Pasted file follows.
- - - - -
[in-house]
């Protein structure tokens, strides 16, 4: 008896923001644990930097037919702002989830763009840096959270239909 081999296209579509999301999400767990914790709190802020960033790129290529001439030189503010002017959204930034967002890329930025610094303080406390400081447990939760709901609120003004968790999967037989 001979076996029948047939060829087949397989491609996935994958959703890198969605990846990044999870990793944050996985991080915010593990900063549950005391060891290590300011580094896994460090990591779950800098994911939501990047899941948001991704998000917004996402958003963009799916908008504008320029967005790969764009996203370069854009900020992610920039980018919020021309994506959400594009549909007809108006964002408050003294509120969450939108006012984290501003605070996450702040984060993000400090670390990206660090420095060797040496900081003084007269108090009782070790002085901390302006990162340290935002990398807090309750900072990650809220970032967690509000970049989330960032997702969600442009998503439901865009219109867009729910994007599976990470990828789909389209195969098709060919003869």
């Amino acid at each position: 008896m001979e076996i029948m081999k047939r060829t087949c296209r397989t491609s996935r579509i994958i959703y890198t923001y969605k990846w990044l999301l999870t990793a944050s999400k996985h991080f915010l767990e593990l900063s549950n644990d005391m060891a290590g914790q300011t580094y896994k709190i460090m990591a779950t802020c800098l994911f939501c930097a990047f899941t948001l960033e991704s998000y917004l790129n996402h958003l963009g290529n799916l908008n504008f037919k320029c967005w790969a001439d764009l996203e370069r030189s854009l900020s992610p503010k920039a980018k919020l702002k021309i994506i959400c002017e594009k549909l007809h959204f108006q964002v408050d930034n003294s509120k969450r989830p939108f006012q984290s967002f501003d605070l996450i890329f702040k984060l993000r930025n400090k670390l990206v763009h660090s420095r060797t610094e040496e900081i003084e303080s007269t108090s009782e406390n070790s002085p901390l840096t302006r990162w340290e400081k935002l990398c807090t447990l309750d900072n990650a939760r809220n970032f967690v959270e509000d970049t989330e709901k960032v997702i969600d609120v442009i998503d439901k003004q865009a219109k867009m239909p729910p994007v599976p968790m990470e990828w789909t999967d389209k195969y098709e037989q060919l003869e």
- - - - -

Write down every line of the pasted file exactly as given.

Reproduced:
[in-house]
């Protein structure tokens, strides 16, 4: 008896923001644990930097037919702002989830763009840096959270239909 081999296209579509999301999400767990914790709190802020960033790129290529001439030189503010002017959204930034967002890329930025610094303080406390400081447990939760709901609120003004968790999967037989 001979076996029948047939060829087949397989491609996935994958959703890198969605990846990044999870990793944050996985991080915010593990900063549950005391060891290590300011580094896994460090990591779950800098994911939501990047899941948001991704998000917004996402958003963009799916908008504008320029967005790969764009996203370069854009900020992610920039980018919020021309994506959400594009549909007809108006964002408050003294509120969450939108006012984290501003605070996450702040984060993000400090670390990206660090420095060797040496900081003084007269108090009782070790002085901390302006990162340290935002990398807090309750900072990650809220970032967690509000970049989330960032997702969600442009998503439901865009219109867009729910994007599976990470990828789909389209195969098709060919003869």
């Amino acid at each position: 008896m001979e076996i029948m081999k047939r060829t087949c296209r397989t491609s996935r579509i994958i959703y890198t923001y969605k990846w990044l999301l999870t990793a944050s999400k996985h991080f915010l767990e593990l900063s549950n644990d005391m060891a290590g914790q300011t580094y896994k709190i460090m990591a779950t802020c800098l994911f939501c930097a990047f899941t948001l960033e991704s998000y917004l790129n996402h958003l963009g290529n799916l908008n504008f037919k320029c967005w790969a001439d764009l996203e370069r030189s854009l900020s992610p503010k920039a980018k919020l702002k021309i994506i959400c002017e594009k549909l007809h959204f108006q964002v408050d930034n003294s509120k969450r989830p939108f006012q984290s967002f501003d605070l996450i890329f702040k984060l993000r930025n400090k670390l990206v763009h660090s420095r060797t610094e040496e900081i003084e303080s007269t108090s009782e406390n070790s002085p901390l840096t302006r990162w340290e400081k935002l990398c807090t447990l309750d900072n990650a939760r809220n970032f967690v959270e509000d970049t989330e709901k960032v997702i969600d609120v442009i998503d439901k003004q865009a219109k867009m239909p729910p994007v599976p968790m990470e990828w789909t999967d389209k195969y098709e037989q060919l003869e």